This may lower applicant expenses by focusing arguments onto a specific, workable test, compared with the broad array of arguments previously used in responding to patent-eligibility rejections. Second, the new Guidance replaces an ever-expanding and increasingly unmanageable list of court-defined abstract ideas with an identification of particular groupings of abstract ideas. Third, in conjunction with the Guidance the USPTO has promulgated a new set of examples of patent-eligible and ineligible sample claims which largely supersedes the many previously provided examples. Fourth, the USPTO has begun providing extensive training for both examiners and practitioners on how to implement the January 2019 Guidance (including how the Guidance is implemented in the new examples). Such training will undoubtedly continue as examiners and practitioners transition to this new way of evaluating subject matter eligibility.
While laying no blame directly at the feet of examiners, the Guidance states that “[p]roperly applying the Alice/Mayo test in a consistent manner has proven to be difficult, and has caused uncertainty in this area of the law.” January 2019 Guidance, p. 3. That inconsistency complicates matters for applicants and the USPTO alike, and is ultimately exposed in the courts on appeal, which only fosters more uncertainly. As the January 2019 Guidance states at page 9:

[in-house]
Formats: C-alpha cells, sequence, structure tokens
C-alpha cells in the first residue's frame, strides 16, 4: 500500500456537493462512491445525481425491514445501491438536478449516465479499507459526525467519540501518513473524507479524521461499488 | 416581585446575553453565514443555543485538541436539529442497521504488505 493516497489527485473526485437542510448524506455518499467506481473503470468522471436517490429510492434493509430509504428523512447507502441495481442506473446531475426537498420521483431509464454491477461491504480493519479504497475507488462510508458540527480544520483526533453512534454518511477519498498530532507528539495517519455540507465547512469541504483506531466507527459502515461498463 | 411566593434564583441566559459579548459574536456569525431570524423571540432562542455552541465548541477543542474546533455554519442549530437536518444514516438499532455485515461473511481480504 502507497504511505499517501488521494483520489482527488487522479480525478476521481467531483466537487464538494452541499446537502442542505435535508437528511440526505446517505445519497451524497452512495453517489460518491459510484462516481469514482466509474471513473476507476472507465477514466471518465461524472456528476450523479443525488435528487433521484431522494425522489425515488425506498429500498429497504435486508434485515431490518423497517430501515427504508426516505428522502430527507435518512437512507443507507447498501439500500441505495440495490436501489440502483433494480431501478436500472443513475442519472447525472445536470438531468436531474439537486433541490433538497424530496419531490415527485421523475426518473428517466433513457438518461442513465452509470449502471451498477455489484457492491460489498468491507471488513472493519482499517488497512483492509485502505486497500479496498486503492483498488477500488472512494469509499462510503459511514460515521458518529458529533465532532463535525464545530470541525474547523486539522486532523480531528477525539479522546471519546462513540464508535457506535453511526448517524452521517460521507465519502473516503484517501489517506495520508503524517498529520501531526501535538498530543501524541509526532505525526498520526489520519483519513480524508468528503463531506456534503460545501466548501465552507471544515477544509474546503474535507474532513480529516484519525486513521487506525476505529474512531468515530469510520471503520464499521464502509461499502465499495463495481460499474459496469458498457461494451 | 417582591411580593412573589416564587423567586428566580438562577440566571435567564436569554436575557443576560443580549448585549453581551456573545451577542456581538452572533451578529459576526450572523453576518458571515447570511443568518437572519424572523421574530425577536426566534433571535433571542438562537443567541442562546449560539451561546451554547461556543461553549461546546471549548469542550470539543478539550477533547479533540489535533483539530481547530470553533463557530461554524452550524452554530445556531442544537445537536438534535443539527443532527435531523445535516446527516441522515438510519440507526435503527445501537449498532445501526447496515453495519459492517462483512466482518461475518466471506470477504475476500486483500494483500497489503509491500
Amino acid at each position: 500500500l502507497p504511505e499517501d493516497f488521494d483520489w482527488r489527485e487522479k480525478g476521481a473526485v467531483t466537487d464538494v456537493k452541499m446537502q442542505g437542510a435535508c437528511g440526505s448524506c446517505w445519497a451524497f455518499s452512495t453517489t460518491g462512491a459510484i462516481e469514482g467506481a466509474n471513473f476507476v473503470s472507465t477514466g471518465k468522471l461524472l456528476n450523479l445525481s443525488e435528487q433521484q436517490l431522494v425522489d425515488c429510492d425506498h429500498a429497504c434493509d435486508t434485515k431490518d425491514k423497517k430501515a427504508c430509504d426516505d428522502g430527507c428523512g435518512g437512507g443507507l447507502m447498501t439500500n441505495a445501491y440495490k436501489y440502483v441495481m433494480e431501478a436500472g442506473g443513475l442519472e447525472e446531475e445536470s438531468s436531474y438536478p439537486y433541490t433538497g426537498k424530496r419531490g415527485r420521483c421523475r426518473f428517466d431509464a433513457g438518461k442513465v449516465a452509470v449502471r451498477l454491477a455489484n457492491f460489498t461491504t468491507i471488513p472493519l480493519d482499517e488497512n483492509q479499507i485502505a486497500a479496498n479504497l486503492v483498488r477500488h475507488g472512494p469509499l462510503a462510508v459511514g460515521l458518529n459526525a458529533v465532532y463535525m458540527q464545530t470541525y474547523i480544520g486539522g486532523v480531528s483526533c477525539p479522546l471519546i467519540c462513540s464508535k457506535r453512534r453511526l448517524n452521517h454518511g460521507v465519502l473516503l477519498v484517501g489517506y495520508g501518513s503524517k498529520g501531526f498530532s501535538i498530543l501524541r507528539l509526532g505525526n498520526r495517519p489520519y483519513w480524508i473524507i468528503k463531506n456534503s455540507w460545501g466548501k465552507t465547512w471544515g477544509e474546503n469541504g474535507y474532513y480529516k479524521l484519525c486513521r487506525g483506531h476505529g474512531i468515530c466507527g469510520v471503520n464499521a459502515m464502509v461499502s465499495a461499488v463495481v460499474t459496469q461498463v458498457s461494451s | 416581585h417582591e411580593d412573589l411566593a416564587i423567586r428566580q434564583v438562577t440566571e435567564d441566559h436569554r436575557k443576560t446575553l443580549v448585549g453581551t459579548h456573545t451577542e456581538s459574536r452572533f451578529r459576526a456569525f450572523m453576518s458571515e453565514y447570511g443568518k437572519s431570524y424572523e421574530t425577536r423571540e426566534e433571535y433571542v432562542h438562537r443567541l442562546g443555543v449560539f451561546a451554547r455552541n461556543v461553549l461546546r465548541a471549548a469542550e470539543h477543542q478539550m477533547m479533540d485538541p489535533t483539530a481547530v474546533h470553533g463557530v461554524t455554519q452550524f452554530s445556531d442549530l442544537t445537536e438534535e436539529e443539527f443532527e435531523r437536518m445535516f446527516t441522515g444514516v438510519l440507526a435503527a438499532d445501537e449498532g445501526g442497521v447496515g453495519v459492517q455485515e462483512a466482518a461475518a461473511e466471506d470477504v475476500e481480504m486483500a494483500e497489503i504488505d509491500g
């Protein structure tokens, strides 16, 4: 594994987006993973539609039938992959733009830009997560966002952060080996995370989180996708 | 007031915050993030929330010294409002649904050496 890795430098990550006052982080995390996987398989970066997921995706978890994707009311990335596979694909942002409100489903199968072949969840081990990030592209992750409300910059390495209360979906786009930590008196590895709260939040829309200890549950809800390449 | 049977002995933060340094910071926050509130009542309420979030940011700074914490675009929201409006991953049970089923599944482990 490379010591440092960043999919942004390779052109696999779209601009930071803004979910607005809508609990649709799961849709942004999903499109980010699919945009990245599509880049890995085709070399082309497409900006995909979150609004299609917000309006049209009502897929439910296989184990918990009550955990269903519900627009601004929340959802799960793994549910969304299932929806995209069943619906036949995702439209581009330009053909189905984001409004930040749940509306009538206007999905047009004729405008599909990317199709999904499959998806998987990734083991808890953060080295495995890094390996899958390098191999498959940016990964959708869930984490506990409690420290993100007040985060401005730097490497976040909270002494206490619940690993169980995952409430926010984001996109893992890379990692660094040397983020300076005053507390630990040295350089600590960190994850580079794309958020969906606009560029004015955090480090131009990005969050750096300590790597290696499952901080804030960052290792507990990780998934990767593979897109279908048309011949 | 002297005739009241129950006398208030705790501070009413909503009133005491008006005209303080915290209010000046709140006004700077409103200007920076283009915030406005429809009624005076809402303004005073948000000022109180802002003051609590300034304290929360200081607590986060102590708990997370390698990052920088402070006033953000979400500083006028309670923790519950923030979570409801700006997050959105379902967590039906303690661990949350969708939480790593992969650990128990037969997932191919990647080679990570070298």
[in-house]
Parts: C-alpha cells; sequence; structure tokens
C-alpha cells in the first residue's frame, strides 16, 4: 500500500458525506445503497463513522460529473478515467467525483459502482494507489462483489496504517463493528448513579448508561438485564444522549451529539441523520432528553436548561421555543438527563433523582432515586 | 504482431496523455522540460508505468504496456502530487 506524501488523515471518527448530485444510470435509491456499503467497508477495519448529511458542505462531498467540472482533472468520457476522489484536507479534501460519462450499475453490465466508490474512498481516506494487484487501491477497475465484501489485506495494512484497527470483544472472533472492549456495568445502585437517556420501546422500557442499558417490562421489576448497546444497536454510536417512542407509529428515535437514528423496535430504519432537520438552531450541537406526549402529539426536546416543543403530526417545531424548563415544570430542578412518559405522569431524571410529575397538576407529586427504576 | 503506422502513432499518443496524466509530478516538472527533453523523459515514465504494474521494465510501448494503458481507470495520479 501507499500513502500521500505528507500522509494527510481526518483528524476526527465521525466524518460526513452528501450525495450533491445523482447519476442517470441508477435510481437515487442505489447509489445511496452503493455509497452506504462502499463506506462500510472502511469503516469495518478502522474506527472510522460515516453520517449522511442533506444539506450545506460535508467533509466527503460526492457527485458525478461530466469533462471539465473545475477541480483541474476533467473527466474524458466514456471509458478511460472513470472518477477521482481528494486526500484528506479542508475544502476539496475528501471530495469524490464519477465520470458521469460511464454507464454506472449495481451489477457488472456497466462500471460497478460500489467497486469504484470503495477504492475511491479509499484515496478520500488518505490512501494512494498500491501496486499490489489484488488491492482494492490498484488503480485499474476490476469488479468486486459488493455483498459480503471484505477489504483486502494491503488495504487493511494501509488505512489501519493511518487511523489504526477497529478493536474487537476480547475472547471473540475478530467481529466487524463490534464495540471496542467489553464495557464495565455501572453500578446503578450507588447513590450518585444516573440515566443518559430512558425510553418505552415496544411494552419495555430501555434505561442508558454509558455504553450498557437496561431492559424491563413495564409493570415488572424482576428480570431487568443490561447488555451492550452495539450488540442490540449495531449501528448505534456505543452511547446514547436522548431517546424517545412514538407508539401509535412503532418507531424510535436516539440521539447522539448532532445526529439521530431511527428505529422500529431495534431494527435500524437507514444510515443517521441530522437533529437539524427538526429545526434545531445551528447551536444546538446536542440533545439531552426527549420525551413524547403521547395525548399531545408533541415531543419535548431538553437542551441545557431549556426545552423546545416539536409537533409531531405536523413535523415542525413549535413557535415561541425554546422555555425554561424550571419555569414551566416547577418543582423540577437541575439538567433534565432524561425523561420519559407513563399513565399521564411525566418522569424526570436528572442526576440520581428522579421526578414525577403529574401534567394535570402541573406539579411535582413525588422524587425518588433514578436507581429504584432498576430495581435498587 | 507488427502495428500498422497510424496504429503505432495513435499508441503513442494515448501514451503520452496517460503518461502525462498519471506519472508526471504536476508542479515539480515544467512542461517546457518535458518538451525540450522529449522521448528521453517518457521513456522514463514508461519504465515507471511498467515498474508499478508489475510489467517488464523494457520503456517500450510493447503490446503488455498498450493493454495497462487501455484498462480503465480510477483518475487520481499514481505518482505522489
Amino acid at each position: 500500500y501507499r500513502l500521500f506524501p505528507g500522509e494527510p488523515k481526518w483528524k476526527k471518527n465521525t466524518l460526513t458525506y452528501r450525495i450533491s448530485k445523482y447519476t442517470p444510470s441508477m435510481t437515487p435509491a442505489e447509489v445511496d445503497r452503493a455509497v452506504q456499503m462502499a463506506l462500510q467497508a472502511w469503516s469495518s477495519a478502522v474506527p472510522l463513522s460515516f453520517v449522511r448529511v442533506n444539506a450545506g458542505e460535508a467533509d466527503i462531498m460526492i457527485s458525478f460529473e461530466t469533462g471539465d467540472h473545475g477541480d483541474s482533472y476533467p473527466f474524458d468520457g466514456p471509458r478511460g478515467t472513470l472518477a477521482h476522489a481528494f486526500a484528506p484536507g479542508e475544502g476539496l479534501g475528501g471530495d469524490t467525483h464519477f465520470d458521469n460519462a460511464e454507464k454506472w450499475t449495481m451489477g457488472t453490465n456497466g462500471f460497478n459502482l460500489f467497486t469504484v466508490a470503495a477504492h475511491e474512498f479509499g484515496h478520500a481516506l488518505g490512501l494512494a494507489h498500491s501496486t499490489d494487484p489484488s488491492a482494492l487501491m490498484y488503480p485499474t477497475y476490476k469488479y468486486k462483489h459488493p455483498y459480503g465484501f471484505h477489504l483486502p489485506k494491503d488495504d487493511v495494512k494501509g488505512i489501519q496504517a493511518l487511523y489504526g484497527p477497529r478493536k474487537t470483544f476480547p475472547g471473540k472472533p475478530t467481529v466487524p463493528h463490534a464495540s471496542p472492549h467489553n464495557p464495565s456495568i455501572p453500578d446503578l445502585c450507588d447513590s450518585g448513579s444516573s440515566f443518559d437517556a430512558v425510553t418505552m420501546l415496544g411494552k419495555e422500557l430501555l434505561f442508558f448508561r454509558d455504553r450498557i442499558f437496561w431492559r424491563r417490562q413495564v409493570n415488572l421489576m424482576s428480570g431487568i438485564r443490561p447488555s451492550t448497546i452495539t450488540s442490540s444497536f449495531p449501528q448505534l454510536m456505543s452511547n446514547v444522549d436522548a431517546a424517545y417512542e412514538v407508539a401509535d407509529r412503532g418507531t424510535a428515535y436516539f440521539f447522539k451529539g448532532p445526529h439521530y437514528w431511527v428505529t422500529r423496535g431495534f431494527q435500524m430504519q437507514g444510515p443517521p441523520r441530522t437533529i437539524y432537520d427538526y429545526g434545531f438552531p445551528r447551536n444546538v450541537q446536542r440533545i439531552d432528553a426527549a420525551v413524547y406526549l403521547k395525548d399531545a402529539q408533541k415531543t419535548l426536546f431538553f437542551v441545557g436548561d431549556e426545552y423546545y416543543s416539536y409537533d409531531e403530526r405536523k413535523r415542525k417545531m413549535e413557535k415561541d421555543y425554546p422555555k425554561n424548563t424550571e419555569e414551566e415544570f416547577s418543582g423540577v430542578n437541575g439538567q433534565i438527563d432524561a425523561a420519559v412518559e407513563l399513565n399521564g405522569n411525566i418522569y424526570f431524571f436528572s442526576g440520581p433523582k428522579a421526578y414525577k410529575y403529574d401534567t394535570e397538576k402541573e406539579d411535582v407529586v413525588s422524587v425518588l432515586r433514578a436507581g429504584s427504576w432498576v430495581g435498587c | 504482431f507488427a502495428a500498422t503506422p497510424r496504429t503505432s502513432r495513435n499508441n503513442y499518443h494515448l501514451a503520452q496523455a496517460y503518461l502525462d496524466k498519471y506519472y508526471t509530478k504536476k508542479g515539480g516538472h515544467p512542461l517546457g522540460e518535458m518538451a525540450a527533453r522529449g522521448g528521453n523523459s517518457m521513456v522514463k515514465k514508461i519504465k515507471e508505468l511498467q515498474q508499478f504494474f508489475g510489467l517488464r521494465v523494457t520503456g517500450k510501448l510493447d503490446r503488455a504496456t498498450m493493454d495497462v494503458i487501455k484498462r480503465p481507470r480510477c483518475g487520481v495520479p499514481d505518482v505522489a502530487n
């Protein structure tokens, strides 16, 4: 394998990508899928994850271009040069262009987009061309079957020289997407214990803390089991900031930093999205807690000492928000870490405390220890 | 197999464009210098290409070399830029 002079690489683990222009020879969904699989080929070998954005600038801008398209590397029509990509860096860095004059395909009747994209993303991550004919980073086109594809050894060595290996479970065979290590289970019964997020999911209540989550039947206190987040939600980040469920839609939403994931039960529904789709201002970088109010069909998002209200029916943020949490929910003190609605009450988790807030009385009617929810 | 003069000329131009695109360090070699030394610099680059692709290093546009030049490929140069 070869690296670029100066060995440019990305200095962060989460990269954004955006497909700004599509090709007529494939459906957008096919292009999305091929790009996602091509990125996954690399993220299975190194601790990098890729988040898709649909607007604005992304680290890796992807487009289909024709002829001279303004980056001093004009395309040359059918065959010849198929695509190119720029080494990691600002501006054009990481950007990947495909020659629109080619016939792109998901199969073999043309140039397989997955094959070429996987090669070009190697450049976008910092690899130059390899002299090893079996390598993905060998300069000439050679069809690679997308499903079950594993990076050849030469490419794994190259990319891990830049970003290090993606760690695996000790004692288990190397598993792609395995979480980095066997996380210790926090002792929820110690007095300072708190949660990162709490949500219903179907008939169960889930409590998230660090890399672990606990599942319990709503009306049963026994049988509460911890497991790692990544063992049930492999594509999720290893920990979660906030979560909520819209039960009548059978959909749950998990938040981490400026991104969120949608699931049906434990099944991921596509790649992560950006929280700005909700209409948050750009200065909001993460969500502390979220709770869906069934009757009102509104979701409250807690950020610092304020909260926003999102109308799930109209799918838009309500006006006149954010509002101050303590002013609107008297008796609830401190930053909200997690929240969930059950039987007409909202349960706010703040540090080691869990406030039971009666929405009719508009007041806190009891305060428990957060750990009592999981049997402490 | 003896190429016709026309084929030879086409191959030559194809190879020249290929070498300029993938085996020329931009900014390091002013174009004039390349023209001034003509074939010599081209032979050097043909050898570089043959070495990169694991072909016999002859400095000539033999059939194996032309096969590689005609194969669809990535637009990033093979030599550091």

… similar subject matter has been described both as abstract and not abstract in different cases. The growing body of precedent has become increasingly more difficult for examiners to apply in a predictable manner, and concerns have been raised that different examiners within and between technology centers may reach inconsistent results.
It is clear, however, from both the January 2019 Guidance and the subsequent training and materials, that the Guidance is not simply intended to be a procedural course-correction for examiners. Rather, the USPTO is encouraging a shift in examiners’ perspective toward evaluation of subject matter eligibility. As explained in the Guidance, p. 6, “[t]he USPTO’s ultimate goal is to draw distinctions between claims to principles in the abstract and claims that integrate those principles into a practical application.” This is, of course, in line with the Supreme Court’s original goal in Alice of preventing the granting of a monopoly over abstract ideas while warning against allowing the patent-eligibility inquiry to “swallow all of patent law.” Alice, 134 S. Ct. at 2354. Accordingly, in addition to the new examination procedures, examiners have been instructed to “re-evaluate the eligibility of each claim previously rejected under 35 U.S.C. 101” in accordance with the new Guidelines. See, 2019 Revised Patent Subject Matter Eligibility Guidance, Advanced Module, Virtual Instructor Led Training, Feb. 27, 2019, slide 48. Such guidance encourages examiners to identify patent-eligible subject matter, even when none could be found during prior examination. Ultimately, this shift in perspective bodes well for applicants, the USPTO, and society at large, as it will promote innovation in the software arts which, in the end, benefits all.